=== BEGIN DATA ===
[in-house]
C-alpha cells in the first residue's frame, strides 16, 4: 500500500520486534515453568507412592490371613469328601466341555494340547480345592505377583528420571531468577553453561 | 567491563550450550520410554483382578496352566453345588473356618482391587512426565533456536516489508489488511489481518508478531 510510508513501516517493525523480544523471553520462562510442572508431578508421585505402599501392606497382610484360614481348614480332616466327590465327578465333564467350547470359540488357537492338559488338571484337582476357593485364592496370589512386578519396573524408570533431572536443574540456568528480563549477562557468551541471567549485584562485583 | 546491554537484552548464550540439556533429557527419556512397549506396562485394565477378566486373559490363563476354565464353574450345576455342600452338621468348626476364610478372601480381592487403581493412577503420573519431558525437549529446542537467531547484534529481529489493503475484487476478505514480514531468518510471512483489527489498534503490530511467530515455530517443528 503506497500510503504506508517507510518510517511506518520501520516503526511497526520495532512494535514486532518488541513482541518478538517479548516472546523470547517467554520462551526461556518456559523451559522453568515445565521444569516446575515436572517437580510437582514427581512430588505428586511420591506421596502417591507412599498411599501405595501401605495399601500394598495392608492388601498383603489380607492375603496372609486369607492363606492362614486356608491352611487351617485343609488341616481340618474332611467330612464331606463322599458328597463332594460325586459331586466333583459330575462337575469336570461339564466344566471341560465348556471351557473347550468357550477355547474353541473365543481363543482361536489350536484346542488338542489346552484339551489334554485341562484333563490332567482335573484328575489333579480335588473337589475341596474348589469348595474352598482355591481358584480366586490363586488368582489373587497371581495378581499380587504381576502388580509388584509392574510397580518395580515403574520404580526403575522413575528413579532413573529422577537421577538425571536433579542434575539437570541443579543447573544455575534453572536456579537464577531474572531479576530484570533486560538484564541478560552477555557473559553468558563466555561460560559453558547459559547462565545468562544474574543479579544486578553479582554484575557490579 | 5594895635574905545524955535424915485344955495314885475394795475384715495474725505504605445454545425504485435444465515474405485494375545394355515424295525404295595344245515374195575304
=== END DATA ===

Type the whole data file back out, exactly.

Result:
[in-house]
C-alpha cells in the first residue's frame, strides 16, 4: 500500500520486534515453568507412592490371613469328601466341555494340547480345592505377583528420571531468577553453561 | 567491563550450550520410554483382578496352566453345588473356618482391587512426565533456536516489508489488511489481518508478531 510510508513501516517493525523480544523471553520462562510442572508431578508421585505402599501392606497382610484360614481348614480332616466327590465327578465333564467350547470359540488357537492338559488338571484337582476357593485364592496370589512386578519396573524408570533431572536443574540456568528480563549477562557468551541471567549485584562485583 | 546491554537484552548464550540439556533429557527419556512397549506396562485394565477378566486373559490363563476354565464353574450345576455342600452338621468348626476364610478372601480381592487403581493412577503420573519431558525437549529446542537467531547484534529481529489493503475484487476478505514480514531468518510471512483489527489498534503490530511467530515455530517443528 503506497500510503504506508517507510518510517511506518520501520516503526511497526520495532512494535514486532518488541513482541518478538517479548516472546523470547517467554520462551526461556518456559523451559522453568515445565521444569516446575515436572517437580510437582514427581512430588505428586511420591506421596502417591507412599498411599501405595501401605495399601500394598495392608492388601498383603489380607492375603496372609486369607492363606492362614486356608491352611487351617485343609488341616481340618474332611467330612464331606463322599458328597463332594460325586459331586466333583459330575462337575469336570461339564466344566471341560465348556471351557473347550468357550477355547474353541473365543481363543482361536489350536484346542488338542489346552484339551489334554485341562484333563490332567482335573484328575489333579480335588473337589475341596474348589469348595474352598482355591481358584480366586490363586488368582489373587497371581495378581499380587504381576502388580509388584509392574510397580518395580515403574520404580526403575522413575528413579532413573529422577537421577538425571536433579542434575539437570541443579543447573544455575534453572536456579537464577531474572531479576530484570533486560538484564541478560552477555557473559553468558563466555561460560559453558547459559547462565545468562544474574543479579544486578553479582554484575557490579 | 5594895635574905545524955535424915485344955495314885475394795475384715495474725505504605445454545425504485435444465515474405485494375545394355515424295525404295595344245515374195575304